Home Doctor Who REVIEW: Doctor Who: The Church on Ruby Road Novelisation

REVIEW: Doctor Who: The Church on Ruby Road Novelisation

Doctor Who: The Church on Ruby Road audiobook. Cover by Lee Binding (c) BBC Books

Esmie Jikiemi-Pearson’s The Church on Ruby Road puts the author’s emotional intelligence and skill at turning a phrase at the heart of a handsome new novelisation

What a remarkable time to be a Doctor Who fan. Especially ones who love the smell of freshly printed pages. Sure, the show’s biggest ever budget is giving us its biggest ever TARDIS, skyscraping UNIT HQs, and episodes walking with dinosaurs. And, yes, we have a whole new energy and off the chart charisma thanks to our new Doctor and his megawatt smile. But there’s something particularly magical about being able to relive his latest adventures in book form. Their printing just days or weeks after they were on television is almost as ambitious as it is exciting. The most recent, of course, is The Church on Ruby Road, with its stylish new hardback cover containing a novelisation of Russel T Davies’ script by the award winning Esmie Jikiemi-Pearson.

The speed with which Ruby Road has been written and released isn’t without its compromises, though. In the old days of the 20th century Target Books range, the likes of Terrance Dicks would have years, sometimes decades, to muse over ways to correct plot holes in the original storyline, or how to add depth and context to guest characters. That’s not a luxury granted Jikiemi-Pearson. More significantly compared to the trilogy of novelisations for the Fourteeenth Doctor’s brief run, Ruby and her family are ongoing characters with more to reveal about themselves over the next couple of series. It limits the scope to explore their backstories here. So readers looking for some of the familiar Target Books’ expansions may be disappointed.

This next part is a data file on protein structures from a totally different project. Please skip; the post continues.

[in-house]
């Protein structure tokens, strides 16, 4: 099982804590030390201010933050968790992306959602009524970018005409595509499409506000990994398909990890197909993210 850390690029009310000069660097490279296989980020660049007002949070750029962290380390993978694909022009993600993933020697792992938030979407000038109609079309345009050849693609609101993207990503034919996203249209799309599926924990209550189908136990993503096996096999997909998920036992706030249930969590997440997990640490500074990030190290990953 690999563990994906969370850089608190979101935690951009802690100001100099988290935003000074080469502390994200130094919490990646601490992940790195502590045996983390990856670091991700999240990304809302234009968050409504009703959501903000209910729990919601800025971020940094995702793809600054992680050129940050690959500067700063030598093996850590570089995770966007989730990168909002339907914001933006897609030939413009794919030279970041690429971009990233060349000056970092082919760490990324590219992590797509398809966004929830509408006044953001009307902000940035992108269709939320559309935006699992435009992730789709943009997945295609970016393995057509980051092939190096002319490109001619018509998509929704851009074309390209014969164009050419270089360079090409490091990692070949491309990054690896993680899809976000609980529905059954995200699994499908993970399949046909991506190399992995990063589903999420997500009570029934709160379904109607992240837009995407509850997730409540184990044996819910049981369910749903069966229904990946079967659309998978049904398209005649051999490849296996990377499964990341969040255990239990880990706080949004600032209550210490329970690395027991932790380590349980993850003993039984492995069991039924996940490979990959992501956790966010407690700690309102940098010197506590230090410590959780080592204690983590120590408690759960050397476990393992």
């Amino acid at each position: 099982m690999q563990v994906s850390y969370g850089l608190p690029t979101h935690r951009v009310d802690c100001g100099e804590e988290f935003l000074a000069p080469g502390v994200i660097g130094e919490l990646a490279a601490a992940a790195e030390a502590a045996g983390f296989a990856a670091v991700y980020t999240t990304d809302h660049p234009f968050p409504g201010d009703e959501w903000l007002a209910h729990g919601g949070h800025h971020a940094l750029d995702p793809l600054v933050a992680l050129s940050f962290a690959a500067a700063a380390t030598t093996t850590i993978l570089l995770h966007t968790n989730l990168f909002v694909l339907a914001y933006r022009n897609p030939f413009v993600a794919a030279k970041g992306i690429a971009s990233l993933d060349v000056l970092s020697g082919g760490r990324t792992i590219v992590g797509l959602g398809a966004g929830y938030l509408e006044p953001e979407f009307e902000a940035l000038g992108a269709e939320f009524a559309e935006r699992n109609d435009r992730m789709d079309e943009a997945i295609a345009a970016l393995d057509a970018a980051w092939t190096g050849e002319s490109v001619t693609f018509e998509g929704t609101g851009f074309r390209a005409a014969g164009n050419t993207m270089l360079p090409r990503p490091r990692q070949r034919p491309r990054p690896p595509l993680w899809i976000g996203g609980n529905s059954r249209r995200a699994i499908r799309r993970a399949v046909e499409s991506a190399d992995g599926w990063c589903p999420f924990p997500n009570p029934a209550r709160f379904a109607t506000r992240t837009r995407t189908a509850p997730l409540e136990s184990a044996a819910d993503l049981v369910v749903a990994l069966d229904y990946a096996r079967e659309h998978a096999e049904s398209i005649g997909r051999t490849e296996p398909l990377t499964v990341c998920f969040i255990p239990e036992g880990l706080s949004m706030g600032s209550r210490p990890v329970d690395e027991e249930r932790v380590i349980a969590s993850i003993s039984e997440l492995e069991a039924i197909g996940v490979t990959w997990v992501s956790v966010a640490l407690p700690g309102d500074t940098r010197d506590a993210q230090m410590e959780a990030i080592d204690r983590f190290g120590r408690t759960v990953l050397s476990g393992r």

Ruby's adventure begins in The Church on Ruby Road BBC Studios 2023,James Pardon Doctor Who
Ruby’s adventure begins in The Church on Ruby Road BBC Studios 2023,James Pardon

Apparently drawing on earlier drafts of the script, the novelisation provides extra insight into Ruby’s world and ongoing arcs

That’s not to say there aren’t new insights to be found. Indeed, in some ways Ruby Road is reminiscent of the work of Alan Dean Foster. Like Foster’s 1970s and 1980s novelisations of films like Star Wars, Alien, and The Thing, Jikiemi-Pearson’s Ruby Road appears to work from an earlier version of the script. So we get several snippets that ultimately wouldn’t make the final cut. For instance, in one such moment Ruby’s mum Carla gives her thoughts on UNIT and a sense of how aliens now being public knowledge is treated. In another we get a more definitive answer on what connection exists, if any, between the goblins and the Toymaker.

But there’s much more here to ensure the prose never falls into the trap of merely repeating the action with ‘he said’ added to each line of dialogue. Jikiemi-Pearson has a gift for spinning the perfect turn of phrase. These work beautifully to deepen the emotion or meaning of a moment beyond what mere video can provide. Following Ruby’s disappearance, the Doctor takes in the changes to Cherry’s face with one, long, sad look. It’s a heartbreaking sketch of the fragility of human happiness, as he traces the erased laughter lines, and the deep canyons etched into her brow by two decades of frowns. Every few pages seems to bring some neat choice of words, whether sad, funny, or sinister.

 

The Church on Ruby Road is just the first for a whole series of new novelisations of the Fifteenth Doctor’s adventures

You can choose between a hardback wrapped in a dynamic new cover by Lee Binding, and in audiobook form read by Cherry Sunday herself, Angela Wynter, lending authenticity to the old matriarch’s patois grumblings about tea. A paperback edition follows this July. And with Russell T Davies reporting that they’re already working on Target Books of several of the Fifteenth Doctor’s adventures, it seems this bold new era of novelisations is here to stay. Hopefully it will continue to serve up voices as fresh and new to the Whoniverse as Esmie Jikiemi-Pearson.

 

Doctor Who: The Church on Ruby Road. Cover by Lee Binding (c) BBC Books

Doctor Who: The Church on Ruby Road

 

 

 

 

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